- The Washington Times - Monday, May 17, 2004

NeighborCare Inc., a Baltimore pharmacy company, recently reported stronger quarterly earnings, but analysts say more measures are needed to offset some operating costs.

The company, with 5,000 employees, buys and delivers prescription drugs primarily for elderly customers.

NeighborCare last week posted a 74 percent profit surge for its fiscal second quarter ended March 31 to $8.2 million (19 cents per diluted share) from $4.7 million (11 cents) a year earlier. Diluted earnings per share include the value of convertible warrants and stock options.

But cuts in reimbursement from Medicaid, a federal medical assistance program, in several states have cut into the company’s profits.

Analysts say Medicaid reimbursement cuts in Maryland and Florida will affect the company this year, while rate changes are likely in Pennsylvania and California.

The company has focused on cutting the costs of its services to make up for uncontrollable factors such as government programs, said Tania Almond, investor relations director.

NeighborCare’s initiatives are expected to save the company about $3 million to $5 million in the next year, Miss Almond said.

While sales for the quarter also rose 17 percent to $356.6 million from $304.9 million last year, analyst Joel Ray lowered his forecasts for 2004 and 2005 because of the Medicaid issue.

“We are encouraged with the aggressive improvements management is making, but acknowledge that the benefits could take a quarter or two to offset some of the gross margin pressure,” said Mr. Ray, with Wachovia Securities, the brokerage services unit of Wachovia Corp.

Mr. Ray, who does not own any NeighborCare stock, rated the company as in line with the market. Wachovia Securities does have business with NeighborCare.

The resignation of the company’s chief financial officer, Rick Sunderland, also has added to investor anxiety, said Jerry Doctrow, managing director for Legg Mason Wood Walker Inc., a Baltimore investment bank and subsidiary of Legg Mason Inc.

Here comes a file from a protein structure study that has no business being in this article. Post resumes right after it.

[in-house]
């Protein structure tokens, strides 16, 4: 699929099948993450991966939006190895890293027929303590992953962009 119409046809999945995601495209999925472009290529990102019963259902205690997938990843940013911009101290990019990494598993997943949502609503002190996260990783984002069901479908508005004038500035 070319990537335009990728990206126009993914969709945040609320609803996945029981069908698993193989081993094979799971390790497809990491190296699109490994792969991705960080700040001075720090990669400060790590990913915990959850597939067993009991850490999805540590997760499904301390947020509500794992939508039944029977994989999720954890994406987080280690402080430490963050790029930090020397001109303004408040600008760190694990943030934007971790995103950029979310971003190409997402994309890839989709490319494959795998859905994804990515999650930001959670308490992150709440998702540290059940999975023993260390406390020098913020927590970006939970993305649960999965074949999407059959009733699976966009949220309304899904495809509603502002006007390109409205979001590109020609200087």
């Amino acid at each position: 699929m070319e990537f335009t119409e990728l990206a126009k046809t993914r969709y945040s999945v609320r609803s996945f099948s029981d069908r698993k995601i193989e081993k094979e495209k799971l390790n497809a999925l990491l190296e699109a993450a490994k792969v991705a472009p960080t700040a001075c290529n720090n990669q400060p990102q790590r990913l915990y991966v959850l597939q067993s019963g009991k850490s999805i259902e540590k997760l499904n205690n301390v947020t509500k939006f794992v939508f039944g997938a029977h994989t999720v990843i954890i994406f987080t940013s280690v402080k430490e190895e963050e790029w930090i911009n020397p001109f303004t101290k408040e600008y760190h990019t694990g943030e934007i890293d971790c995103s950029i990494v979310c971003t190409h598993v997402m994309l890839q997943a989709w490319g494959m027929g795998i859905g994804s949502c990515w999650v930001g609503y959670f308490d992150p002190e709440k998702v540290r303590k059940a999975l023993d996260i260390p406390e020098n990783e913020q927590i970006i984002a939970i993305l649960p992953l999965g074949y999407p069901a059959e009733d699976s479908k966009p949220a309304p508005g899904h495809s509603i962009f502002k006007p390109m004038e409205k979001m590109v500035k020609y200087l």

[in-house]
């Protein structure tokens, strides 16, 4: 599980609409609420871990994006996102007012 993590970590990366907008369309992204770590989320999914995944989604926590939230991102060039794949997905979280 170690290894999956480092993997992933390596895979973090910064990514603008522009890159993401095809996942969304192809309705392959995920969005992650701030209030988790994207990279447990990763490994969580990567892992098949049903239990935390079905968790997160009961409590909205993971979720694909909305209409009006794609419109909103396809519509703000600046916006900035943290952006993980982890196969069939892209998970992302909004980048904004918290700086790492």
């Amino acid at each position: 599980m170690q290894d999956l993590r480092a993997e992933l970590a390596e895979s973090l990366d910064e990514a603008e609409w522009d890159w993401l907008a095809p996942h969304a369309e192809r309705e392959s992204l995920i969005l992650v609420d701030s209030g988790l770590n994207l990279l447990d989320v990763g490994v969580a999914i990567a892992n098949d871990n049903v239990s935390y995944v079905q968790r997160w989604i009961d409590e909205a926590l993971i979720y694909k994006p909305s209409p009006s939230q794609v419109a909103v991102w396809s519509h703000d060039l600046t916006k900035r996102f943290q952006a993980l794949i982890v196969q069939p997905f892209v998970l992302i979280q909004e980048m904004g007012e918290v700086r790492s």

Shares of NeighborCare fell 8 percent to $17.88 on the Nasdaq Stock Market yesterday, down from $19.39 on Friday. The $1.51 drop was the largest one-day decline for the stock in six months.

Miss Almond would not say why Mr. Sunderland was leaving the company, but said he would wait until a replacement was found. Mr. Sunderland has been with NeighborCare for 12 years.

NeighborCare started out as NeighborCare Pharmacies before it was bought in 1996 by Genesis Health Ventures Inc., a Kennett Square, Pa., health care services company to the elderly population.

Genesis Health bought several other general pharmacy companies before changing its name in December to NeighborCare and moving its headquarters to Baltimore. The company spun off its nursing-home operations as a separate company, Genesis HealthCare Corp.

Mr. Doctrow, who rated the stock a “buy,” said the real story for NeighborCare is in 2005 and 2006, “when we believe the company has the potential to put up 30 percent earnings growth.”

Mr. Doctrow does not own any stock but Legg Mason is seeking a banking relationship with the company.

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